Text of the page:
Staff Dysfunction

During my time around sports, I have seen both very healthy and very dysfunctional coaching staff’s.

I want to share 4 key dysfunctions of a coaching staff… not to be confused with Patrick Lencioni’s famous book ‘The Five Dysfunctions of a Team”.

There are many ways in which coaching staffs can be dysfunctional.

But before I dive into the 4 key dysfunctions, I want to pause and highlight the importance of building a healthy staff culture.

I wish we had a way to accurately measure to impact that staff culture has on athletic programs.

I believe that a healthy staff culture positively impacts the overall culture of your program.

How can it not?

When a staff culture is not good, everyone on the staff is miserable and hates being in the office.

It has a cascading effect. The health or un-health cascades down to the rest of the program.

4 Dysfunctions of a Coaching Staff

1. Lack of Trust 

Coaching staffs work very closely together.

They spend hours in the office together, on the field together, traveling together, and recruiting together. In most cases, a coach will spend more time with their co-workers than their family.

If there is a lack of trust, you can guarantee there is dysfunction.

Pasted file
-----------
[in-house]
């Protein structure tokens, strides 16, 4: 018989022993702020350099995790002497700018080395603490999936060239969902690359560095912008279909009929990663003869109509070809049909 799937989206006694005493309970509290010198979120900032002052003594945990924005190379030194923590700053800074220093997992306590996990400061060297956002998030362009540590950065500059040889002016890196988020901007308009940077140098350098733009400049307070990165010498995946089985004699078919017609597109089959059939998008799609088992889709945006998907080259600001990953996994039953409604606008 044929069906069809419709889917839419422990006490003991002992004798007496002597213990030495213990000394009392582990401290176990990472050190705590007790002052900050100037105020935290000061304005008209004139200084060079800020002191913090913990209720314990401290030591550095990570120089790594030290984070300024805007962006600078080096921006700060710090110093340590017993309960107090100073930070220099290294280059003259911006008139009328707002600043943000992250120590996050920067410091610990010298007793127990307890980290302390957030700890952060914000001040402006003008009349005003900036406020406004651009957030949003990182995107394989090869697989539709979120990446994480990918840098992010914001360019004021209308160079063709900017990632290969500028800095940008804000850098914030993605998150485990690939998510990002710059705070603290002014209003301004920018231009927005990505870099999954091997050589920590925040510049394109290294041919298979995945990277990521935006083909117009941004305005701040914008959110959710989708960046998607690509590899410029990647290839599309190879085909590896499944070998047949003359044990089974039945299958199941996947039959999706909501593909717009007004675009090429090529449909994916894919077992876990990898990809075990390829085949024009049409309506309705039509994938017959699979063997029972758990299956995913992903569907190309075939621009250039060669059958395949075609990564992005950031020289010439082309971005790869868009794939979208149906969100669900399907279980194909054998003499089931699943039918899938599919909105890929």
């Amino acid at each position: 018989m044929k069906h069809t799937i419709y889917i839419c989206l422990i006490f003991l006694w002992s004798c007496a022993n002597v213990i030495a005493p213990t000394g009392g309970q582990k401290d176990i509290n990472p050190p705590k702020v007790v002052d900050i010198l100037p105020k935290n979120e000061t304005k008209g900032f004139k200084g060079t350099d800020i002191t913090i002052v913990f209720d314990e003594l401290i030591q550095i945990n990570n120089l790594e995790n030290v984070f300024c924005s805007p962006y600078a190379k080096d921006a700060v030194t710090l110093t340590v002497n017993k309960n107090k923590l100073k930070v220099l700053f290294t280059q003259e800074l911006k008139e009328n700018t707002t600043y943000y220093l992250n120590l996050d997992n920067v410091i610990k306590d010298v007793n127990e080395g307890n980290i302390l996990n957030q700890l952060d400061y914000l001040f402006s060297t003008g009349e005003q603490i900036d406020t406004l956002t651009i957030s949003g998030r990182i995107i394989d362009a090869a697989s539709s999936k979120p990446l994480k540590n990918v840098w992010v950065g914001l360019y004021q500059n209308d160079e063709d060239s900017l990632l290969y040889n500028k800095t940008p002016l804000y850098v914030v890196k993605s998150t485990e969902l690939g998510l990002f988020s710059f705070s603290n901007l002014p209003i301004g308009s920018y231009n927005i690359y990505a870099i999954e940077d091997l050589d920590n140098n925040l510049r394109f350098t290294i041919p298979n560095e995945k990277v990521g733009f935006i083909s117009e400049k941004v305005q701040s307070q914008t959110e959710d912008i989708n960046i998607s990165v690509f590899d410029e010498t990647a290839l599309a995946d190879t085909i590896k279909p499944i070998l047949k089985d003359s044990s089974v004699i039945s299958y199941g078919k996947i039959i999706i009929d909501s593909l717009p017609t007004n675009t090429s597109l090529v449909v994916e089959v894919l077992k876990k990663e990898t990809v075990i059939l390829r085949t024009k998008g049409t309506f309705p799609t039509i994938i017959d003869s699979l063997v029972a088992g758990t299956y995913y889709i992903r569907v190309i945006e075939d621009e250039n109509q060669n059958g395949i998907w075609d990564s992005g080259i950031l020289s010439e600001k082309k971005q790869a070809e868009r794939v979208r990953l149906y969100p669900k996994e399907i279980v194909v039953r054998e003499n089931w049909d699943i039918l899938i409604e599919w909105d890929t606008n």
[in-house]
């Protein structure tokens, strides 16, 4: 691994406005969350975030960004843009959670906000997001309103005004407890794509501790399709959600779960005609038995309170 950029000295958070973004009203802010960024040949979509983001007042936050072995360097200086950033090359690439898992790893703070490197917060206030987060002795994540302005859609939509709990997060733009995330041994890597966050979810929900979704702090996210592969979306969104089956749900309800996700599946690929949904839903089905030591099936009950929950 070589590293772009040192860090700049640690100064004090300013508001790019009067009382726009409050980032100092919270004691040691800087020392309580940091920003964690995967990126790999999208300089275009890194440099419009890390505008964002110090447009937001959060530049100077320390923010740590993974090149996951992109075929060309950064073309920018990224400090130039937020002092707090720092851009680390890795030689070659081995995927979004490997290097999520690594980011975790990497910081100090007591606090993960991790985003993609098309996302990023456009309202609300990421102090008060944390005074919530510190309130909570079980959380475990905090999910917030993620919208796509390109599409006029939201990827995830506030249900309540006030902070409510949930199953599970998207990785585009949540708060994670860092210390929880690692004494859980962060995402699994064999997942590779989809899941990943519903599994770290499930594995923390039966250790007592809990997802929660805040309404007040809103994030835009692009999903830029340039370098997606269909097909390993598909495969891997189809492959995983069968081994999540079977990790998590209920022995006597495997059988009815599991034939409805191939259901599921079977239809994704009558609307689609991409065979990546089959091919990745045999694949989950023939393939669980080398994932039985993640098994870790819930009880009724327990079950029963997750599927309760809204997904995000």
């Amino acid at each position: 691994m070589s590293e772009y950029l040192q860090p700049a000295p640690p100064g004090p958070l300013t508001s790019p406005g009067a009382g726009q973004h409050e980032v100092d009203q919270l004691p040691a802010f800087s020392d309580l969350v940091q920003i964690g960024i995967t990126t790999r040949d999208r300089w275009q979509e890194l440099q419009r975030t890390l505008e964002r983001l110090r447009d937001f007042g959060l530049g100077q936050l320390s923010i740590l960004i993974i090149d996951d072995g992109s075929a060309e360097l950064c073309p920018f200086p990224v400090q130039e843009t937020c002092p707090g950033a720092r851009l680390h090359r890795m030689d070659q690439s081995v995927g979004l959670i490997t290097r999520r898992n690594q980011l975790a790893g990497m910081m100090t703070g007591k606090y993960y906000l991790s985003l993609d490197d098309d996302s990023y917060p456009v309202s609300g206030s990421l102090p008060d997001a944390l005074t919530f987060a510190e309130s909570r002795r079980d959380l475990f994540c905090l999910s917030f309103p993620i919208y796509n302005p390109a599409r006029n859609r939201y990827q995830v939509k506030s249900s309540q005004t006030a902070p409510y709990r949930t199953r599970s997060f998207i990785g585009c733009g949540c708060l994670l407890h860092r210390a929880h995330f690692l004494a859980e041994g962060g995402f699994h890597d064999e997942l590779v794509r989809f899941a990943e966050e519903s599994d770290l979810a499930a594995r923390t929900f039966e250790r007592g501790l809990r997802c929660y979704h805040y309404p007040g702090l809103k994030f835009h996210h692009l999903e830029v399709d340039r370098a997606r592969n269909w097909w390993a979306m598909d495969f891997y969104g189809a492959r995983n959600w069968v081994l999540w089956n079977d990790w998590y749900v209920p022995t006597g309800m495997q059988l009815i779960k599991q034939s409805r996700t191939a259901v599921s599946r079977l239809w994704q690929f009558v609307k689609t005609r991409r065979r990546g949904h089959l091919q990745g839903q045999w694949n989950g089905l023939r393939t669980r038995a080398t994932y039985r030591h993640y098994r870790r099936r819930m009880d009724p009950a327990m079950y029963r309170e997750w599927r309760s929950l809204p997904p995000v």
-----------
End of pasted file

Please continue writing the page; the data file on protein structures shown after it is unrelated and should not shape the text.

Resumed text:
2. Lack of Communication

If you have ever been on a staff that doesn’t have good communication, especially from the head coach, you know that, at best, it is tough, and at the worst, it is miserable.

There are multiple reasons why communication lacks: lack of clarity, frustration, silo’s, passive-aggressive behavior, stress/worry/anxiety, lack of awareness of its importance, insecurity, etc.

If you struggle with communication, start working on it today.

3. Lack of Collaboration

There is nothing more frustrating for an assistant coach to come in the office every day knowing the head coach will decide: the practice plan, who is traveling, who is starting, who is redshirting, what the depth chart is, etc.

The quickest way to frustrate coaches and bring dysfunction to a staff, is by not collaborating on decisions.

4. Lack of Accountability

When staff members are not held accountable for doing their job, dysfunction is sure to follow.

This dysfunction often time looks like several coaches being resentful of the head coach and the one coach that is not being held accountable.

The definition of dysfunction is “abnormally or impairment in the function of a specified organ or system.”

When these four things are lacking within a coaching staff, it is impossible to function as it should.

There will be a high turnover rate among assistants, and the program will under-achieve.

If you want to develop a healthy, well-functioning staff culture, make sure you are doing a good job in these four areas!

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Travis Wyckoff

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